Whole Life Magazine

February/March 2013

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Page 21 of 43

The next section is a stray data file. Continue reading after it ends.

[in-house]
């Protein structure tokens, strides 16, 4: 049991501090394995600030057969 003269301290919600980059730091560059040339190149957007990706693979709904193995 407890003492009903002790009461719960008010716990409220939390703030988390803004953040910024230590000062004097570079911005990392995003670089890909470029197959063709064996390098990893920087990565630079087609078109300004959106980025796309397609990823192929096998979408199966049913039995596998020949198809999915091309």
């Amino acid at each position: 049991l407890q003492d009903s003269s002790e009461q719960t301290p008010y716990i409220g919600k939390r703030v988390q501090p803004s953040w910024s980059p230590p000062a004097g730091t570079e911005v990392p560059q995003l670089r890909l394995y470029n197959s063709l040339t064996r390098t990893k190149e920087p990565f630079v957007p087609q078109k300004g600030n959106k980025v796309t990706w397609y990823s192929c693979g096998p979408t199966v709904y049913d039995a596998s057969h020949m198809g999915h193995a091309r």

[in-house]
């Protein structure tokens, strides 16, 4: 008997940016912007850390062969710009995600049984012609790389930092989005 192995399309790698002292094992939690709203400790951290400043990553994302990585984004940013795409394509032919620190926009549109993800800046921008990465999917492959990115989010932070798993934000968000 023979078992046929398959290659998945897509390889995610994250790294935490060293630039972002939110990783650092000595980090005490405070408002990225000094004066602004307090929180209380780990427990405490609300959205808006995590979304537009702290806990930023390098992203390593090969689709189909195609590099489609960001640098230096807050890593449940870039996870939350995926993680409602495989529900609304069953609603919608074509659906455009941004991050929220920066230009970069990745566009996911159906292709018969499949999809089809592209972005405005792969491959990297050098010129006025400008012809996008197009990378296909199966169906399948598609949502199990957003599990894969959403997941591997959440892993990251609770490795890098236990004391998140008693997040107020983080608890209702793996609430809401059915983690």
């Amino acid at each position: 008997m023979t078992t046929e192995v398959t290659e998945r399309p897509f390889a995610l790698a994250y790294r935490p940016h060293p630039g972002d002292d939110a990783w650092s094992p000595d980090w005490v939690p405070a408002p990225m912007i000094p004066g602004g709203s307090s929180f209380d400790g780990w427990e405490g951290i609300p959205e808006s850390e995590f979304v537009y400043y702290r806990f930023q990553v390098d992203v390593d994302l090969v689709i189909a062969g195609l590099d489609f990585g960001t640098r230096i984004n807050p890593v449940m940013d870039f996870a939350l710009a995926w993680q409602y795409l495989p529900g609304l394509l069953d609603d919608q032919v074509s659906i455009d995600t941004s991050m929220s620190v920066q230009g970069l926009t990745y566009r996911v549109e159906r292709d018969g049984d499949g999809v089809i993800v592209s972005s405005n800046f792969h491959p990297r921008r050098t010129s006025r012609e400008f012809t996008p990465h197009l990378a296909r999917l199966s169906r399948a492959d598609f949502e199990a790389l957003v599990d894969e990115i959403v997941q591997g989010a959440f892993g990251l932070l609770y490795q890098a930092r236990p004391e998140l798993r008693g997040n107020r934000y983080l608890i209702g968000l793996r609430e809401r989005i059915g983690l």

6 acting Tips to Help you Get the Job success track W By Jane Marla robbins e all know that feeling—tightness in the belly, jumpy nerves, dry mouth, maybe even clammy hands— that can happen when something important is at stake, and job interviews are notorious for bringing it on. Here's where we have something to learn from actors, who, with every audition, are really interviewing to get their next part. If you have dificulty being the person you want to be at a job interview, a few acting "tools of transformation" can help you present your strong, self-conident, best self, with whatever qualities the job might require—compassion, competence, strength, sense of humor, sincerity, intelligence and so on. 1. First impression Extensive studies have shown that the points you get by giving a great irst impression usually stick. Likewise, if the irst impression isn't good, it's very dificult to change it later, so it should be stellar. You want to walk into that room looking and feeling self-conident, because nobody wants to hire someone who is depressed and feels inadequate. You need to convey the impression that you can ill their need for a person to do the job. So make sure your shoulders are not slumped forward and that your chest—where your heart is—is open. Job environments and co-workers want and need love, as well as excellent work, of course. Harvard studies show that if your chest is open, your brain will produce chemicals to make you feel selfconident, and that if your shoulders are slumped forward, constricting your chest, your body produces chemicals of depression and low self-esteem. Make sure, too, that you look your interviewer in the eye. Averting your eyes can unconsciously register as having something to hide. Your prospective employer wants to know you're someone who will give his or her all, and hold nothing back. 2. Your Voice A scratchy, squeaky or very soft voice will not engender conidence in a prospective employer. Here are two exercises for giving your voice more depth, resonance and self-assurance. First, make a "haaah" sound. Take a deep breath into your belly, extending it up your entire torso. Make sure your 22 wholelifetimesmagazine.com SuccessTrack_02.indd 22 1/25/13 5:59 PM

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